Blocking Out Willow’s Run/Skate Animation Cycle

Blocking Out Willow’s Run/Skate Animation Cycle

Blocking Out The Initial Run/Skate Cycle

I have to admit, starting the animation cycle was pretty intimidating. Especially when I’m staring at a nearly finalized version of the main character. Luckily, I came across a tutorial that got me an EXCELLENT head start on creating the run/skate cycle. I ended up just creating a new project file to begin the animation cycles.

The tutorial I followed was actually doing a common run cycle, but for my use case, I needed to convert it to a “skate” cycle, since WIllow will be skating through all the levels of the game. After doing some initial research on roller skating in an effort to find a profile video of someone skating past the frame. Unfortunately, I was unable to find a video of that specific skate cycle reference, so I just neded up modifying the run cycle from the tutorial to a skate cycle.

First I started out by importing a copy of the character sprite into a smaller canvas for scale reference. Then I created a new layer for the head and 8 new frames. I started bobbing the head up and down in a “running” motion. Next, I created a rough forearm shape and swung it back and forth. Next the lower legs, upper legs, upper arms, and torso. Once all the body parts were connected and felt like they were making the appropriate running motion, I started to modify it. I ended up sliding the legs more rearward to give the impression that the weight was resting on the front foot for slightly longer as the body was sliding forward. The resulting animation is still pretty rough and will likely change, but I think it’s an okay start. I’m going to try to enter a 72 hour game jam this weekend, but I’m not sure how I’ll do because my weekend just piled up with outside work. We’ll see how it goes!

Running into the weekend like..

Starting Pixel Art Character Design

Starting Pixel Art Character Design

Pixel Art Character Design

Yesterday I began work on the first (of many) pixel art character designs that will be featured in the upcoming Light Quest arcade game. After some initial research, I found several pixel artists that recommended starting with a silhouette when designing a character. This achieves several things. First, it helps you create an iconic character that would be easily recognizable by its shape alone. It also helps create a clean design to help better feature the main attributes of the character. In the case of Light Quest, the main character named Willow, is a young girl around age 12 who is almost always seen wearing a pair of roller skates. So in the silhouette, I wanted to make certain that you were able to make out the fact that she was wearing roller skates.

Level Select Screen

In addition to beginning work on the initial character designs, I also began work on designing the various elements that will ultimately comprise the “Level Select” screen. This will be presented as a map of the town that Willow lives in. The icons that represent each level are a house, a pizza shop, a warehouse, a forest, and a lighthouse. The ground of the map (dirt paths, paved roads, sidewalks, and grass have yet to be developed, but will likely be designed separately. The idea is to have a top-down version of Willow’s sprite that will walk up, down, left, and right in order to ‘choose’ the level. Once Willow enters the level, it will switch to a side-scrolling platformer-style level design.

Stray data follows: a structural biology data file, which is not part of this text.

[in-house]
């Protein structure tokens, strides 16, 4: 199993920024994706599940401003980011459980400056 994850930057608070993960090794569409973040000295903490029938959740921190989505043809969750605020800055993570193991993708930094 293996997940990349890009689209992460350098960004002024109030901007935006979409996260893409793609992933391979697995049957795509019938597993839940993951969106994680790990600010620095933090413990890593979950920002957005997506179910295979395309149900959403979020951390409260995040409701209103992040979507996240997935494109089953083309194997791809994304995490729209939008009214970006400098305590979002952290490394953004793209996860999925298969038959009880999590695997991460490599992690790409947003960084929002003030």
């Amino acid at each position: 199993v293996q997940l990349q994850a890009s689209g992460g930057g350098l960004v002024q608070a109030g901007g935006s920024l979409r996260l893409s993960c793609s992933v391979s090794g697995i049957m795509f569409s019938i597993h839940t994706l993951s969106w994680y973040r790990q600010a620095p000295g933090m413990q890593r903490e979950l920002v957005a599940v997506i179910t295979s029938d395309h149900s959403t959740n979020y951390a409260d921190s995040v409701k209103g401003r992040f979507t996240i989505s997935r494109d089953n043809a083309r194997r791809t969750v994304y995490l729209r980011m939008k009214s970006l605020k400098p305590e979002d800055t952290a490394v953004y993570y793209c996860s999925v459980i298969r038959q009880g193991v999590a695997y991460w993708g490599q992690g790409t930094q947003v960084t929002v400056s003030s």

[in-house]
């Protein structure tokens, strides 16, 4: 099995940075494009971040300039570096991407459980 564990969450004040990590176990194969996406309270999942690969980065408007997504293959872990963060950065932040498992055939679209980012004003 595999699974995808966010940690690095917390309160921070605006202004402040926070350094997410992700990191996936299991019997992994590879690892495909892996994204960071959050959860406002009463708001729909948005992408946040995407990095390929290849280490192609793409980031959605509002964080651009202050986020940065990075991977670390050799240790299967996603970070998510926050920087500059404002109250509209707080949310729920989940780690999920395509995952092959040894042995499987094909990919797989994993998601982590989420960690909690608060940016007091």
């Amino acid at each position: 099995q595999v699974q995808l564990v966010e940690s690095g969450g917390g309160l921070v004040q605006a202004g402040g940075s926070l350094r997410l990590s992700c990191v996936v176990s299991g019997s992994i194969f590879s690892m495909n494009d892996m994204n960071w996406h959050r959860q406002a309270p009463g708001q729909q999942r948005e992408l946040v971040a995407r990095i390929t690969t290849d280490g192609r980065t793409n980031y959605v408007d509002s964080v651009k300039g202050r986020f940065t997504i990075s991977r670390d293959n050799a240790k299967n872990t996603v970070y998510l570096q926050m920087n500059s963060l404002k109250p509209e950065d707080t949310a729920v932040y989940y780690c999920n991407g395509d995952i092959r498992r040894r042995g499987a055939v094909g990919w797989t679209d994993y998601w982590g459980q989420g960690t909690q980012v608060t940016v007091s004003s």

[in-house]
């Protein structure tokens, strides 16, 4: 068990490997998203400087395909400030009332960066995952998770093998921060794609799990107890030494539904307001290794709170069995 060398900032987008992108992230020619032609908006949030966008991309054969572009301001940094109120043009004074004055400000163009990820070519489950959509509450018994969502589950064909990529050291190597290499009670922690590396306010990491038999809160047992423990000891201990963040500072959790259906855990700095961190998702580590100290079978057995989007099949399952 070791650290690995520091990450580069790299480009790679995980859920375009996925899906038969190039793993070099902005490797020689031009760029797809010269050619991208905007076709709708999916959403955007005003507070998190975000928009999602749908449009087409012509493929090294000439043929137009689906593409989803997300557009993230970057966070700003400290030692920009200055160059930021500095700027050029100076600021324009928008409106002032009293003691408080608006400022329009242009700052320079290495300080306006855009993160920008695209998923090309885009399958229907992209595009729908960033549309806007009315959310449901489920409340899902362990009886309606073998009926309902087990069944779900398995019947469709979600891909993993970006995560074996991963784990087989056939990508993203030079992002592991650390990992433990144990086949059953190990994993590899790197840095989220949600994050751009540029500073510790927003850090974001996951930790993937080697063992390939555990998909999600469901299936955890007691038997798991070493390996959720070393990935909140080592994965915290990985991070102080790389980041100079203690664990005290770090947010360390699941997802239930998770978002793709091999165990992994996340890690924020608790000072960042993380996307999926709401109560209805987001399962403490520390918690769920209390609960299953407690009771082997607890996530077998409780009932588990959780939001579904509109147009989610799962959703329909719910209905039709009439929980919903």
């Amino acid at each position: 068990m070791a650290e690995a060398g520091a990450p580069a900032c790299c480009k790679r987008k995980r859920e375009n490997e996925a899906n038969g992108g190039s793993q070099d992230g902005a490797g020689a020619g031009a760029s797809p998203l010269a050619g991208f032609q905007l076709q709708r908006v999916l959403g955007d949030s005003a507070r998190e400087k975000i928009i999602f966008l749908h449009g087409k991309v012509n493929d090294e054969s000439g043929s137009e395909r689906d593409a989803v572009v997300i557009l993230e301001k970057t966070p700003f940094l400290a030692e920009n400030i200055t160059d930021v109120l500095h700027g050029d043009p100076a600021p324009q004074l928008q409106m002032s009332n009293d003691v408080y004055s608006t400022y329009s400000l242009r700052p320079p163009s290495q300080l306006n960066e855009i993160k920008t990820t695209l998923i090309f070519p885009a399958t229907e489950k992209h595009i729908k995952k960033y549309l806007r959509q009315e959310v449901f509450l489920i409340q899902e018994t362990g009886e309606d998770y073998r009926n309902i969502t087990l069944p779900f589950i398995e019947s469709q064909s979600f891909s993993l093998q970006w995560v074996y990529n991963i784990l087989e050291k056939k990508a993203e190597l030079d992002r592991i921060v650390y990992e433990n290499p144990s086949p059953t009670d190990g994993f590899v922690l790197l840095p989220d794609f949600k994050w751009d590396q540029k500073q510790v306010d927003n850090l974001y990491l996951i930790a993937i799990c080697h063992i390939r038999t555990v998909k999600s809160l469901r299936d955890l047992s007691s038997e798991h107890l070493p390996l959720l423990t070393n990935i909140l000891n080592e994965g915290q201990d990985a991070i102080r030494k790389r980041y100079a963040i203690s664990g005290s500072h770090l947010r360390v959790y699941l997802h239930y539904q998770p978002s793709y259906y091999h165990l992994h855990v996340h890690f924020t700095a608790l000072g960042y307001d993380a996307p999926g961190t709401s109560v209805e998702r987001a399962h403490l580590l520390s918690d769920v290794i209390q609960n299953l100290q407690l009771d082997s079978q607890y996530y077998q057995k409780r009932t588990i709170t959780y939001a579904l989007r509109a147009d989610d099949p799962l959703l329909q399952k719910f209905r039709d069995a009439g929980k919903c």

Honing in the (Final?) Design

I feel like it took me a long while (maybe around 2 days, while not working on it all the time) to get close to the design as present. My biggest pitfall was actually just starting! Once I had a few blobs put down I was able to make several iterations before I got stuck. After that, I just did the entire process again. Just put a few different blobs down, got a different main shape, then made a few iterations before adding color. All in all, I thought it was really fun! I’m looking forward to creating more characters in this new (to me) style.

Learning to “Pixelize” Anything and Everything

Learning to “Pixelize” Anything and Everything

Yesterday I managed to compile Aseprite for my Linux laptop so I could officially get started with the game. I’m going to tackle pixel art graphics first because it will help define the look of the game, the style of the artwork, and color palette. Once all (or most) of the pixel art graphics are created, then I can begin work on the actual programming. This is still the extreme early stages, so there are still a lot of specifics yet to be discovered about how the game will eventually look and feel.

Learning a New Pixel Art Form

One of the most helpful sources for learning this new pixel art thing has been Brandon James Greer. His videos have been insanely useful for learning the basics of pixel art and changing the way you approach creating new art. Please give that guy a subscribe!

Select the Smallest Detail That You Want Visible

When selecting a person, object, or character to create in your pixel art, one of the first steps is deciding how much detail you’re willing to lose, and where those losses of detail occur. If you’re creating a car, what’s the smallest detail you want to make out? Do you want to have a license plate visible? Readable? Once you’ve decided on that level of detail, create that smallest detail and work your way out from that detail. But also keep in mind that, depending on which detail you choose, that will impact your next most important decision when starting out.

Select Your Canvas Size

Depending on what your ultimate goal is, this one might actually be your first choice. Knowing which resolution to design in will ultimately impact the amount of detail you can realistically include. In my situation, I’ll be using my pixel art to animate walk/run/jump/idle cycles, and create spritesheets and tilesets for a retro inspired arcade game. With that in mind, I’m using the original resolutions of classic console hardware as a starting point for my designs. The NES console’s resultion is 256×240. With that information, I can start designing my character within the context of the entire screen so I’ll know just how that character will look and feel within the space of the entire screen.

Reference For Getting Started

Again, Brandon has been a huge help in teaching me the basics of pixel art and how to get started with the sizing and scaling of the characters in the screen space. Just for everyone’s reference, I’ll leave you with this excellent video on the subject.